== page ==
Bronx, New York City, born Leanne “Lelee” Lyons is the founding member of one of the most successful girl groups of all-time, Sisters With Voices [SWV]. Along with neighborhood friend, Cheryl ”Coko” Gamble, who later introduced Lelee Lyons to Brooklyn native Tamara “Taj” Johnson-George, is officially credited with putting the trio together. SWV eventually went on to sell more than fifteen million units worldwide, ranking them the 5th best selling female collective in R&B music her-story.
Parlé Magazine recently checked in with the outspoken single glam-mother of two adult children and this is exactly what transpired…
Parlé Mag: This past July 17th you released your very 1st book boldly entitled “I Regret the Day I Lost My Virginity: You Are Not Your Past”. Talk to me about why you chose that tile and what it means to you.
Lelee Lyons: The title represents a little girl who grew up in a world she didn’t quite understand. Being the youngest of four siblings, by the time I was old enough to ask questions about what I was hearing and seeing around me as a young girl, my mom pretty much was worn out trying to figure life out herself after my dad left. Therefore, the streets and experience taught me all the lessons I needed.
Parlé Mag: At this particular stage in both your life and career, what actually prompted your decision to even want to write an autobiography?
Lelee Lyons: I was asked the question, “Is there anything in life that you regret?” from my boyfriend at the time. I thought about it and instantly I replied, “Yes, my virginity!” That’s where the title of the book came from. As I spoke to women in my life, I found out that their past experiences had them in bondage to the point that they were controlled by the people who shared some of the journey with them. They were afraid of the things that people would find out about them and afraid of being exposed. I realized that there were incidents in my personal life that I wasn’t necessarily proud of, but it was my story and my journey. Knowing that, I refused to allow my past to be who I was today and take control of it. I talked about everything that controlled my life, my thoughts, etcetera. I wrote this book for young girls and women in the world who were just like me. To let them know, no matter what they’ve been through, that was not who they were. From the little girl and her experiences, she grew up to be a special woman.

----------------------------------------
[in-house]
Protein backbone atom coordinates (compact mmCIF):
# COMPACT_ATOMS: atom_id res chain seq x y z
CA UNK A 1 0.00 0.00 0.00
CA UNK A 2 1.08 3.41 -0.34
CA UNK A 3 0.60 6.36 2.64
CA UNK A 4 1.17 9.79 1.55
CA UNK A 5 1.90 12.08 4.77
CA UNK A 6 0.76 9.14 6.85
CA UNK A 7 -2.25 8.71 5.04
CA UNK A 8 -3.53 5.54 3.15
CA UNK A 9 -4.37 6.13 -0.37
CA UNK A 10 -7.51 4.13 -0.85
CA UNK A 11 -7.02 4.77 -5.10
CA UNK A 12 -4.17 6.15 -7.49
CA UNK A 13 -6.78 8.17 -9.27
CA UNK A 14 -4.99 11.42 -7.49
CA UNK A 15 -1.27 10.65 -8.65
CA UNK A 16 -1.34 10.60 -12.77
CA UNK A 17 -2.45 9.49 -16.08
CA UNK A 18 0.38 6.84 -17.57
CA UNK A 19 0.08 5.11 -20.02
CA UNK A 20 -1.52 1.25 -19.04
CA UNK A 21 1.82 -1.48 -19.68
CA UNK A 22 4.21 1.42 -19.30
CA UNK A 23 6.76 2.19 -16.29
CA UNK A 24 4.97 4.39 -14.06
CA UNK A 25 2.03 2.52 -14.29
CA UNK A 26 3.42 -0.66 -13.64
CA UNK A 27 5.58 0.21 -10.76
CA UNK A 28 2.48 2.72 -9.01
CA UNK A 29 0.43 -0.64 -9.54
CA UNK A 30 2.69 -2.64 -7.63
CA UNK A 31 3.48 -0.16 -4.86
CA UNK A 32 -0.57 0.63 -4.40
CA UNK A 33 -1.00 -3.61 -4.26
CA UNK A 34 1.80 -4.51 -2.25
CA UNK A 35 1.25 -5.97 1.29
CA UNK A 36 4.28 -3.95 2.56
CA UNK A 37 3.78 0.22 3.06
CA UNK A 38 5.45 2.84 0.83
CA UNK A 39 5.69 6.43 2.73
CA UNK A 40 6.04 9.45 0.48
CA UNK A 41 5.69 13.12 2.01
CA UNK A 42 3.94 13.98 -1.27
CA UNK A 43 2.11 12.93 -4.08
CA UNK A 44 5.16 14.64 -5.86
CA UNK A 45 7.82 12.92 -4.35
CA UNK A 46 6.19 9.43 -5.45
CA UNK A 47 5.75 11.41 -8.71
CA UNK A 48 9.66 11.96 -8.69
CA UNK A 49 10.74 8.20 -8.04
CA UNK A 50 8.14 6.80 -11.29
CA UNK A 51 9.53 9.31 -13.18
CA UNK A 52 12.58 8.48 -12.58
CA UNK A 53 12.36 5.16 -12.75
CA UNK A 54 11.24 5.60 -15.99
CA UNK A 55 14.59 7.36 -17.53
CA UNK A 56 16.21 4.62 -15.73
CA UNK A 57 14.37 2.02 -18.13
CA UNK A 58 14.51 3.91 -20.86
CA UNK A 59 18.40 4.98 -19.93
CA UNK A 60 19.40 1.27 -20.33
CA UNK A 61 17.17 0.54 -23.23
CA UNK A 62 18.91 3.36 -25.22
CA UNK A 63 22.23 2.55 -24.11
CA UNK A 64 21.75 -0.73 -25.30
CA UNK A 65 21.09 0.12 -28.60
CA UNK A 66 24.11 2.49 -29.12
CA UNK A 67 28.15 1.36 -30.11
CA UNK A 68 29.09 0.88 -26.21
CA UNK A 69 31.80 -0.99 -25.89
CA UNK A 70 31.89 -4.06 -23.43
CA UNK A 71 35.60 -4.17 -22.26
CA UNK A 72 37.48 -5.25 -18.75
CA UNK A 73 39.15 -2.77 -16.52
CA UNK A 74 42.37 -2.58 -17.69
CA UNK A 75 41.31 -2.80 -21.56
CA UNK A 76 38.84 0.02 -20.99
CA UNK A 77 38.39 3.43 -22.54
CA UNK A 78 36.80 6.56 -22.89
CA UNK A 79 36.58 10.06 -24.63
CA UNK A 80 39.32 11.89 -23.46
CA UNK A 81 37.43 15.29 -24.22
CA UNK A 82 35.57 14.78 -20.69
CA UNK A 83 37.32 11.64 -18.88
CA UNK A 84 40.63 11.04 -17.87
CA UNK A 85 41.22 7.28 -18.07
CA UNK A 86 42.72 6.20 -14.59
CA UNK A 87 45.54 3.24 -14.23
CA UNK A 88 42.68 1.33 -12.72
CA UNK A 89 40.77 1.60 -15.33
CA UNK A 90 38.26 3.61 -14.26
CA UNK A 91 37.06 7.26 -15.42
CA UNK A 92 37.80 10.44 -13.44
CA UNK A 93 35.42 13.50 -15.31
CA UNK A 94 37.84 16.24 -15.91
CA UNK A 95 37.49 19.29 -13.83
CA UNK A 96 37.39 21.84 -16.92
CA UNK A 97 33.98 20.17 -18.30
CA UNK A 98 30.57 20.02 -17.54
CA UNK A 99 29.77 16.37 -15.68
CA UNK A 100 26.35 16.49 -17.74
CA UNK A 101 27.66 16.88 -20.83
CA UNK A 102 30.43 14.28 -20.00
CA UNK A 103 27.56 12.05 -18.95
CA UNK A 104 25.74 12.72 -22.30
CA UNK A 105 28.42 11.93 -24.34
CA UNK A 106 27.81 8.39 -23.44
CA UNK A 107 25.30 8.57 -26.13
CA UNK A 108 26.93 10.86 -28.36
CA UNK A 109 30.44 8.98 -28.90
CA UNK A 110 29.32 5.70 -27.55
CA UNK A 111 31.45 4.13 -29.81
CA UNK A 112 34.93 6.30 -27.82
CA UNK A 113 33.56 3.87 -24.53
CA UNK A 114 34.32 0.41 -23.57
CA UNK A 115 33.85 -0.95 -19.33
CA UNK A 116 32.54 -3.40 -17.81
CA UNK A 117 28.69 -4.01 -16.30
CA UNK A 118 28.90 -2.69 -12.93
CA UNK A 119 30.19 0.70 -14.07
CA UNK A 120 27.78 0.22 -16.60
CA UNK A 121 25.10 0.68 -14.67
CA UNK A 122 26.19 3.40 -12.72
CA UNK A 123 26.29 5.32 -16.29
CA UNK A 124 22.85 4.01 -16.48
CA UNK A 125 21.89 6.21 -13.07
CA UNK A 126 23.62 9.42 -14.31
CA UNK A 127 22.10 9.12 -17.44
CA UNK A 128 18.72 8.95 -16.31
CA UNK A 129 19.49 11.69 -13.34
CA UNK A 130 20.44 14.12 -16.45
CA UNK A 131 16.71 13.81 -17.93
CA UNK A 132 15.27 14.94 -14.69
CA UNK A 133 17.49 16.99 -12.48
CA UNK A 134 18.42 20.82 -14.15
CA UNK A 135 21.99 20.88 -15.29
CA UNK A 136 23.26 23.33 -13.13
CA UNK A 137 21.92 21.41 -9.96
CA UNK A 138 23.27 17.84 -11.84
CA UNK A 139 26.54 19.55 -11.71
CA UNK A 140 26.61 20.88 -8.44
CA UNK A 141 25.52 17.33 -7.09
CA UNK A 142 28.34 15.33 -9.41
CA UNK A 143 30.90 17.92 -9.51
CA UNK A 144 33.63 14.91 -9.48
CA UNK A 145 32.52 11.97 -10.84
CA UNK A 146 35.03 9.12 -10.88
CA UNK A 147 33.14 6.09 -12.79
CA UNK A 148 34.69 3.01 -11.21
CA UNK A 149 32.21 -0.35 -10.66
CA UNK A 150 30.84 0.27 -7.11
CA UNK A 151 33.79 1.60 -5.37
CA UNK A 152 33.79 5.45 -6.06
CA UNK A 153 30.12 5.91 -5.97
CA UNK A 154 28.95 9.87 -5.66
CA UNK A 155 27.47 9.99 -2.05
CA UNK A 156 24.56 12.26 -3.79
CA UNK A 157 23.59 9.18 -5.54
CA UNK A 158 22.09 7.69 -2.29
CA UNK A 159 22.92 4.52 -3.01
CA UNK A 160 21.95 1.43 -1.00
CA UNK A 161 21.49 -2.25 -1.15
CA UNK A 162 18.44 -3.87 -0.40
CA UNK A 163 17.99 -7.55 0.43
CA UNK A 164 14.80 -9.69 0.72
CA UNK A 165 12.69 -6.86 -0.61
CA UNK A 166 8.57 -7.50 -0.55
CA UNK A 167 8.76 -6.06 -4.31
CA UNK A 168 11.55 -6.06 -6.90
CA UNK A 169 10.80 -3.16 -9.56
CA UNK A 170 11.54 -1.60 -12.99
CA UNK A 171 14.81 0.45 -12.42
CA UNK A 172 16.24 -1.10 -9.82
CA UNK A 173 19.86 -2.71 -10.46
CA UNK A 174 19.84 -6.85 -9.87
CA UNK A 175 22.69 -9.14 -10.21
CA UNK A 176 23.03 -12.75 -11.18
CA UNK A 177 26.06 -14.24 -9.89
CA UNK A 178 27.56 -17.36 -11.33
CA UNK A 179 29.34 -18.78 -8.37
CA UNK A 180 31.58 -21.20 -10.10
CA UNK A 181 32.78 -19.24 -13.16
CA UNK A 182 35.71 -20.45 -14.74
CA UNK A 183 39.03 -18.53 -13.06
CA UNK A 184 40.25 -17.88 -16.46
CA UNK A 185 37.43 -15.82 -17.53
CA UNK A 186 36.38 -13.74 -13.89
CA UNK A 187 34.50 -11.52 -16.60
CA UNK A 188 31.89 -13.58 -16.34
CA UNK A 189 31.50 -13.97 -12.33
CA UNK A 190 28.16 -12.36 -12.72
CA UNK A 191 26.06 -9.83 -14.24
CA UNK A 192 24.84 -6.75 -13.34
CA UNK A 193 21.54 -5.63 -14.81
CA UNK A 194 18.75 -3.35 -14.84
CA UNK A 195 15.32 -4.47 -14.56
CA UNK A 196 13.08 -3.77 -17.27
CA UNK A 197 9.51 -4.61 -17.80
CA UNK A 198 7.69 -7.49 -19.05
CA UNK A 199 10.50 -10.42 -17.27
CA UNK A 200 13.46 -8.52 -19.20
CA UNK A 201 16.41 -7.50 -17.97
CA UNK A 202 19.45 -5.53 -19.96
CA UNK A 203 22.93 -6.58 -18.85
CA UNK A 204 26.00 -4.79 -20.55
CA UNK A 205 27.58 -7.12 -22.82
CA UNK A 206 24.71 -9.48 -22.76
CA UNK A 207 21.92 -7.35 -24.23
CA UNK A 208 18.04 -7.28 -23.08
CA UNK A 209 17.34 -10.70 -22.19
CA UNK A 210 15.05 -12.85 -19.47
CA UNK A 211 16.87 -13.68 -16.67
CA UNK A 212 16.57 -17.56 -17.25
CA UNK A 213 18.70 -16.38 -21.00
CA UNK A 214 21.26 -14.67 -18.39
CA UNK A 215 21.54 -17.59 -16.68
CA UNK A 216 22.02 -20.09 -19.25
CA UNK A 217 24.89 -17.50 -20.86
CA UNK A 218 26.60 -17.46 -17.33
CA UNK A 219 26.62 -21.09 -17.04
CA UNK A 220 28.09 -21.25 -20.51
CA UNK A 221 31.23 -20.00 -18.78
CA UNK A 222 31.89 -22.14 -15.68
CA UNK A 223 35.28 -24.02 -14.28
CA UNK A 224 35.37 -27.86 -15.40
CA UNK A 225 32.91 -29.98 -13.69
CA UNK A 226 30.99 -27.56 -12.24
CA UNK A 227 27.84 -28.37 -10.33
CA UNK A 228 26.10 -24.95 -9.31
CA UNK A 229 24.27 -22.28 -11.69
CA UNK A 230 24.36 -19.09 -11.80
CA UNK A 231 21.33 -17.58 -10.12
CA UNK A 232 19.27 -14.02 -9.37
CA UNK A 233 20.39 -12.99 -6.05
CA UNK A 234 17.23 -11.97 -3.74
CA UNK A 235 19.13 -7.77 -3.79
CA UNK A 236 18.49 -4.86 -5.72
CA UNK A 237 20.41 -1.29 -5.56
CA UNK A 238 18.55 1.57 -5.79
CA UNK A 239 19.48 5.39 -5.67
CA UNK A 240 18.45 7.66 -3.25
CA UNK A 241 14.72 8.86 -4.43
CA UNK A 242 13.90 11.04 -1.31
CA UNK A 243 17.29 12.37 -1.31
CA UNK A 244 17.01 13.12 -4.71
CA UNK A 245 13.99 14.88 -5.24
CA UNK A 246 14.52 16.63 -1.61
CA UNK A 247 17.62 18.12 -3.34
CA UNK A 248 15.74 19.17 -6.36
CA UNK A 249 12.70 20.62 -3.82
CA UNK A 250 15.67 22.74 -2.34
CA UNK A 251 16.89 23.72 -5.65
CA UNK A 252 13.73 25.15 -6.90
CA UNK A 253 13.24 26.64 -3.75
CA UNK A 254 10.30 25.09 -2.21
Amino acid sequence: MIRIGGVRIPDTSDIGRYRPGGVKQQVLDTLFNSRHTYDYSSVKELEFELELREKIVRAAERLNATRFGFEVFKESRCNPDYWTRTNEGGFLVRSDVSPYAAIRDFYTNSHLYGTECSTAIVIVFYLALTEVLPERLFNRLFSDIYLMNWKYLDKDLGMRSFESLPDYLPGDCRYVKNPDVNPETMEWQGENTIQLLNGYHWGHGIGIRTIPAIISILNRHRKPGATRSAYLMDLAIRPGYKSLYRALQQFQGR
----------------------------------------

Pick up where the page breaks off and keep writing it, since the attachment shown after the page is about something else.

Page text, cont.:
Parlé Mag: For someone who has yet to pick up a copy, which might I state for the record is doing oneself a major disservice considering it’s a definite must-read, what then would you say can be expected from your life story?
Lelee Lyons: Control and own your truth. DO NOT allow people to dictate your wrong or your right. You are special regardless of what you’ve done in your life. There is always room for change. But you have to do the work—and sometimes doing the work is not comfortable. You are the light at the end of the tunnel.